The headscarf issue in Turkey is certainly an emotive one as your article rightly asserts. I do however feel that by focussing on such well educated and emancipated women as those featured in your article, you are doing a grave disservice to the multitude of other women who are coerced into wearing a headscarf. Such women as Rabia Yalcin and Aslinur Kara are unfortunately in the vast minority in their freedom of choice. When the prime minister's wife herself recounts that she became covered only after being beaten by her brother for returning home late from school what choice does a 12 or 13 year old girl have when instructed by her parents? It is an unfortunate truth that the recent comments by Australian cleric Sheikh Taj el-Din al-Hilali are closer to the opinion of many the fathers, husbands and brothers of covered women.
Simon, Istanbul, Turkey

I am not an extremist, on the contrary I believe am a very logical person and the head cover is an option for those who want to show more devoutness to God as Muslims, so modesty is a must for all females in Islam but head cover is for extra credit if you may say so. Therefore, for Mrs Rabia Yalcin to be responsible for photographing a half naked woman to be posted on the BBC, as on of your designs for the hijab wearing ladies to wear at home for husbands and family, well excuse me that is plain hypocrisy, if you feared god in a logical way you would not accept to be responsible for that picture, you would not have allowed it...Hypocrisy and shallowness in worship that is what it means!
Nihad Mahmoud, Cairo, Egypt

Rabia is playing with the precious values of islam by projecting stupid dresses named as fashion.She put veil on her eyes and on her mind too to not to see what is real bad or what is good and supporting western propogenda of rediculing islam.On the day of judgement shewill cetianly suffer.
rashid , Pakistan

Islam is all about democracy. So to all the women who believe in themselves' think for yourselves and fight for your rights.
Yousuf Zahid, Karachi, Pakistan

The veil seems to symbolise secrecy rather than freedom & openness; I think one of the reasons why Turkey has progressed more than some of its neighbours was Kemal Ataturk's desire to espouse modern values and democracy & move away from a mediaeval mind-set.
Chris Read, Brighton

Undressing and underdressing may be banned on account of morality, but dressing up or covering any part of body cannot be banned on any count. It is akin to freedom of expression so valued by the West.Some of the laws in the West and Turkey are really bad and crazy. These laws deserve to be reviewed.
Jamil Ahmad, Kolkata, India

Allah has stated in the Quran that women must guard their modesty. " Say to the believing women that they should lower their gaze and guard their modesty ; that they should not display their beauty and ornaments except what must ordinarily appear thereof. " [Quran : 24.31] " Say to the believing man that they should lower their gaze and guard their modesty ; that will make for greater purity for them, and God is well aquatinted with all they do. " [Quran : 24.30] " And O ye believers turn ye all together toward God, so that ye may attain bliss. " [Quran : 24.31]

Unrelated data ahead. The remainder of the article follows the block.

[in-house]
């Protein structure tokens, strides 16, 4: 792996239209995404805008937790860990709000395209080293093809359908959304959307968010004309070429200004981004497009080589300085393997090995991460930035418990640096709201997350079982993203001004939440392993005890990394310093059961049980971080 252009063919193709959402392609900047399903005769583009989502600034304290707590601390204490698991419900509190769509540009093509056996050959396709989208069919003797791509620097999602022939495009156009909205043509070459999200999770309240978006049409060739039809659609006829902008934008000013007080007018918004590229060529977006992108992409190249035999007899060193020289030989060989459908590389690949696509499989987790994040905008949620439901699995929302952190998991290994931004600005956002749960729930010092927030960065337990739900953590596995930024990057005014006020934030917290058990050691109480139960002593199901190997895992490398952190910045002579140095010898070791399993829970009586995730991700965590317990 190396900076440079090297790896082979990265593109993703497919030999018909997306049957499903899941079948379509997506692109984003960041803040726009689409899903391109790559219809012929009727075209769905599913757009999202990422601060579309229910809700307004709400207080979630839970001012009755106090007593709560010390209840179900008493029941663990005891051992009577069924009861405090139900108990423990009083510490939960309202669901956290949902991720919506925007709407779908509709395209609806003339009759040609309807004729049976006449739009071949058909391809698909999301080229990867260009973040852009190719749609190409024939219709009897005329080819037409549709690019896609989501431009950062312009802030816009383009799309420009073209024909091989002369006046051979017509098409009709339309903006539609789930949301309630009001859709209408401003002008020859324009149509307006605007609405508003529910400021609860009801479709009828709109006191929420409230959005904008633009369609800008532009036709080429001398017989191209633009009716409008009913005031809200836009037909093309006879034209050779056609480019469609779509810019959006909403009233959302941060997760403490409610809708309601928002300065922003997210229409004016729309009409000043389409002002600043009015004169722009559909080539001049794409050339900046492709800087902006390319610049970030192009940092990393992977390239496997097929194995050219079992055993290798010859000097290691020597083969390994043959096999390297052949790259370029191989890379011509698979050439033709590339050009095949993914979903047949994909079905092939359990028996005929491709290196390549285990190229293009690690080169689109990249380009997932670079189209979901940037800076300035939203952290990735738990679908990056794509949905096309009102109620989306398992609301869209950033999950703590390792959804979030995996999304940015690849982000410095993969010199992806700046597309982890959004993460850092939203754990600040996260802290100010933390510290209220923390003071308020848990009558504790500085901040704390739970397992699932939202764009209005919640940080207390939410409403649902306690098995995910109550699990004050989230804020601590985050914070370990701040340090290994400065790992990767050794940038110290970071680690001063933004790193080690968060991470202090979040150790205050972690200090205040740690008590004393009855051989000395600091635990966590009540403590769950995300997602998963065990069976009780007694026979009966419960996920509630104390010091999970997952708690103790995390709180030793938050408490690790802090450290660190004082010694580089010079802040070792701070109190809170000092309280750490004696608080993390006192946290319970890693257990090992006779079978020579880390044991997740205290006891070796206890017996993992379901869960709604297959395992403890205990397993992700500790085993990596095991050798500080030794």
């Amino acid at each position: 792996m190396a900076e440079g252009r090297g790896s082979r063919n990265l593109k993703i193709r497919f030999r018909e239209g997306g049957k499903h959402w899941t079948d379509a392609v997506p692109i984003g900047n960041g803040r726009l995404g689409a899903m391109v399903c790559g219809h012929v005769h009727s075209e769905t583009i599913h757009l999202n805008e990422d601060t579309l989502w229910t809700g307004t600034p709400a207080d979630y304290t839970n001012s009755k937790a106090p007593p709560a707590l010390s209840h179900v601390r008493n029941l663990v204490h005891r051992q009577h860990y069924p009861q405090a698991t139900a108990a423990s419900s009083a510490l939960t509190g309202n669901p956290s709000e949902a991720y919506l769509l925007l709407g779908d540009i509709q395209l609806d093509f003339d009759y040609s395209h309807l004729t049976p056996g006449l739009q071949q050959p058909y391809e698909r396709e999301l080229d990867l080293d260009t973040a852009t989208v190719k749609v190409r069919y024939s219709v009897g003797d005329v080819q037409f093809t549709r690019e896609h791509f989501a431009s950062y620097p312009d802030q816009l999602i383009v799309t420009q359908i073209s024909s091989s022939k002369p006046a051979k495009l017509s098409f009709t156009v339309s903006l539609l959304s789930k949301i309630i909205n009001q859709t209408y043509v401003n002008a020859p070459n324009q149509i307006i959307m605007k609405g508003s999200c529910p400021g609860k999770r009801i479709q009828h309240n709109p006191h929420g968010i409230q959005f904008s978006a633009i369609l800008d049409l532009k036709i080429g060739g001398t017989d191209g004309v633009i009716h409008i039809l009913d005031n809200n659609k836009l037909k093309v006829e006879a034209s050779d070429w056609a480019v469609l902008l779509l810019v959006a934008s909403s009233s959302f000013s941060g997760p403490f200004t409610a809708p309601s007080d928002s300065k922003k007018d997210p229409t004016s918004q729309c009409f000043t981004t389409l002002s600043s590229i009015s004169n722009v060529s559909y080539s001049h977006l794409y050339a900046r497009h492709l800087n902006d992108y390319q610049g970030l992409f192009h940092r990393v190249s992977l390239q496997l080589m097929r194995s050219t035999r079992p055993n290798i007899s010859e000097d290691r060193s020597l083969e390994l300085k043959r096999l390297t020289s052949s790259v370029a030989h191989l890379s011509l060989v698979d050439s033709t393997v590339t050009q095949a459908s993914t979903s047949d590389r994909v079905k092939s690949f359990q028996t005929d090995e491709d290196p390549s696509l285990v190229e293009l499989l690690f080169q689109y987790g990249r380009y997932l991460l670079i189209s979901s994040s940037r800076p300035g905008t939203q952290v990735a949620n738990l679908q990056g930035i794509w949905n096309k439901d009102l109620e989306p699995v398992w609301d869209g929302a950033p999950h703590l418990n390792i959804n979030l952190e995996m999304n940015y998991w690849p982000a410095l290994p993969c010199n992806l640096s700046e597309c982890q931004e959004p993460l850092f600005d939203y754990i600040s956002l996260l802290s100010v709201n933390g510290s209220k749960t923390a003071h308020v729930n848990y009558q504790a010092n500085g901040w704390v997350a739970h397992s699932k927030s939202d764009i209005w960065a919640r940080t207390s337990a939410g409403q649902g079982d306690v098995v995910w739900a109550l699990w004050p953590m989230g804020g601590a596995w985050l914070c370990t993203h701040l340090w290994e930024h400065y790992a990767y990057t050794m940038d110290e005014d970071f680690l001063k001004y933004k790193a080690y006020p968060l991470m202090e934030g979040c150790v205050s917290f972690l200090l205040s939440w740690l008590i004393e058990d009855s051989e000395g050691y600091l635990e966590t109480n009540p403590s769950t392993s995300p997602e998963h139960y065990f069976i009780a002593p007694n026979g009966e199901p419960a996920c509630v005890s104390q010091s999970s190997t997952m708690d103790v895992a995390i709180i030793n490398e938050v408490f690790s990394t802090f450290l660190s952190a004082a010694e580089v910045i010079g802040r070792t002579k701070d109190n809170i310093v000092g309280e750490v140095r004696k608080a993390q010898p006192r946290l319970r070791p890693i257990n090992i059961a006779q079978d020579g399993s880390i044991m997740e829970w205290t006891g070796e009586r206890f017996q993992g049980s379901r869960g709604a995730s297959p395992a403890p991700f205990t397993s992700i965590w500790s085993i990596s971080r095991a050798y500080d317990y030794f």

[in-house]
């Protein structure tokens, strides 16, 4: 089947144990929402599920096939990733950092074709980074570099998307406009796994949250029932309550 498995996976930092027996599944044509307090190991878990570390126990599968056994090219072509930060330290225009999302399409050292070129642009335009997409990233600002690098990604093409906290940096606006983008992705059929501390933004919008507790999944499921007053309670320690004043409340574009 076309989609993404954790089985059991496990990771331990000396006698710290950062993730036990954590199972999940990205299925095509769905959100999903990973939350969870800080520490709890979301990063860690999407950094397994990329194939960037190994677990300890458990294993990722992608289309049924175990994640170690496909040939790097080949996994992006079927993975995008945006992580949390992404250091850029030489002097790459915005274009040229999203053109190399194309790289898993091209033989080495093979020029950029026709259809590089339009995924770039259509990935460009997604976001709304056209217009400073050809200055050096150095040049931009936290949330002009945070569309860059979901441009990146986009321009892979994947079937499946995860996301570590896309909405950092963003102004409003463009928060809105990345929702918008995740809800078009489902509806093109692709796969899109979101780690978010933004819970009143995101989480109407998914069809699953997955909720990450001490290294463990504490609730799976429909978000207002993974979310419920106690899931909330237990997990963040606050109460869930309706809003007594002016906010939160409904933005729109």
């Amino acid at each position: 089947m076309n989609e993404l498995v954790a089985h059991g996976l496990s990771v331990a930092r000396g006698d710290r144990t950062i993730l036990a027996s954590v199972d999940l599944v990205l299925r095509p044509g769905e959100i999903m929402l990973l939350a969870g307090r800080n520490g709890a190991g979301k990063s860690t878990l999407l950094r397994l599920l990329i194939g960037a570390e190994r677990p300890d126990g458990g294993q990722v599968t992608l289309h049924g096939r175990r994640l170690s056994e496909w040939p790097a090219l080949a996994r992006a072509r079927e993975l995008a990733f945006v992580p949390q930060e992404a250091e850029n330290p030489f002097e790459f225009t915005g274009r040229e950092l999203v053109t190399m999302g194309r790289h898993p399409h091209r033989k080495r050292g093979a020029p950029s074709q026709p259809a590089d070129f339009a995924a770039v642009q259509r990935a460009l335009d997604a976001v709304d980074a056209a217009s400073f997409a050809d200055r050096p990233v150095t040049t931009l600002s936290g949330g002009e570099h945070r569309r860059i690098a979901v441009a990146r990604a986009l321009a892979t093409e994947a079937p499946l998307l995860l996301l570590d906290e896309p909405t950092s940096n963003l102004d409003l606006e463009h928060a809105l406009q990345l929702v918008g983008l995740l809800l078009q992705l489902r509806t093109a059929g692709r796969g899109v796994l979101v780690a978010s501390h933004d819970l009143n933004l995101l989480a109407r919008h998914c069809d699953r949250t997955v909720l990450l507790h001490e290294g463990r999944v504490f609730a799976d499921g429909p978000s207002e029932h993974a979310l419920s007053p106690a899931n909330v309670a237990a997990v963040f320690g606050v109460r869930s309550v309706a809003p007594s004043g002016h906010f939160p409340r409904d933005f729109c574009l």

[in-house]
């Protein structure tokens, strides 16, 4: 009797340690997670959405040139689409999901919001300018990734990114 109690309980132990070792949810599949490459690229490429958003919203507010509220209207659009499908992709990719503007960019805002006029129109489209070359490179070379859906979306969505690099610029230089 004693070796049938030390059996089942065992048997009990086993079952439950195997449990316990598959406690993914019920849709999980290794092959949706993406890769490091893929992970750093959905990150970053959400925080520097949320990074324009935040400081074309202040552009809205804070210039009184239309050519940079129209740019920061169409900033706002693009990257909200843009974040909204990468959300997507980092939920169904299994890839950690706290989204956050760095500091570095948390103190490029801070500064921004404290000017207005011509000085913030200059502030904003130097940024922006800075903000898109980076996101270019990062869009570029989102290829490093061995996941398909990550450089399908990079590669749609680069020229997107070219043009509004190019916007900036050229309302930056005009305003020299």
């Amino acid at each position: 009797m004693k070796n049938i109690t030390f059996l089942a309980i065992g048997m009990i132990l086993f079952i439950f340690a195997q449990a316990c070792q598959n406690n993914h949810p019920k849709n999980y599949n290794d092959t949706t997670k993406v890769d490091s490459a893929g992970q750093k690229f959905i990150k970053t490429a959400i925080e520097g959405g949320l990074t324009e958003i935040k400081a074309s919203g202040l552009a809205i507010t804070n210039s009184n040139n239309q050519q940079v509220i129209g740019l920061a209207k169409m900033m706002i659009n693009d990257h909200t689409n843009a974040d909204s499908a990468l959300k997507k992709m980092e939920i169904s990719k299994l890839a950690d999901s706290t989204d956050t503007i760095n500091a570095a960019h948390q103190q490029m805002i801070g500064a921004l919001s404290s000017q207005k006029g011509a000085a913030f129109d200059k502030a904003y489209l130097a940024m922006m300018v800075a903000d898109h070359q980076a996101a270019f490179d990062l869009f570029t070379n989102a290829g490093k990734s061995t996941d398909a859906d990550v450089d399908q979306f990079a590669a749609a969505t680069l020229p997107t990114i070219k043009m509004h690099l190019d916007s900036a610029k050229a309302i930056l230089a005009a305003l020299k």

Moin, Bijapur,Karnataka,india

I just wander why all this argue about the head scarf? You are the free, civilized, moderated, world stand against a piece of cloth over the head of a woman!! Discussing, banning, and attacking a scarf covering the hair of little young girl not forced or obliged to ware it. But she ware it and proud with it cause she know that it is like a crown over here head. Why you consider it as a battle you have to win against -that I can call from my point of view- the pureness, virtue and eminence. Review your situation against the hejab and don't that it is a personal issue.
Bassem, Cairo, Egypt

It bothers me that women should get so upset, when there is no obligation under Islam to wear the headscarf. (or veil or anything but a suggestion to wear modest dress, really) It's simply a matter of choice. And people have decided to use it as a political tool. The sooner it's banned all over, the better off women will be, even if some of them don't realize this right now, because they are still emeshed in the 'scarf as a sign of religion' myth. Religion should not need any outward signs.
Jennifer, Paris, France

There is no Koranic law forcing women to cover up. It's Islamic tradition. That might seem like a trivial point, but I think it's important. Wearing "funky hats" is an old trick at Turkish universities. A trip to, say, the Bosphorus Univsersity should convince you that your Rabia shouldn't be taking credit for it.
, istanbul

Being Palestinian, I have a great hatred for the modern Turkish state,as it's helped Israel so much. I find it ironic that the secularists in Turkey & in Europe feel free to pass laws forcing women to dress a certain way,yet denounce so-called Islamists who also force women to dress a certain way! Next they'll force Orthodox Jews to cut their curls and wear pink. Oh I forgot, it's only Muslims dress differently.
Omar Aysha, Sheffield, UK

I own a house in Turkey and have many turkish friends. It also depends on the age and circles of those you talk too. Many young turks I know are more interested in Clubs and Bars than Headscarves and Genocide. I also think that as british the pride they hold in the nation is sometimes at odds to our own self depricating nature.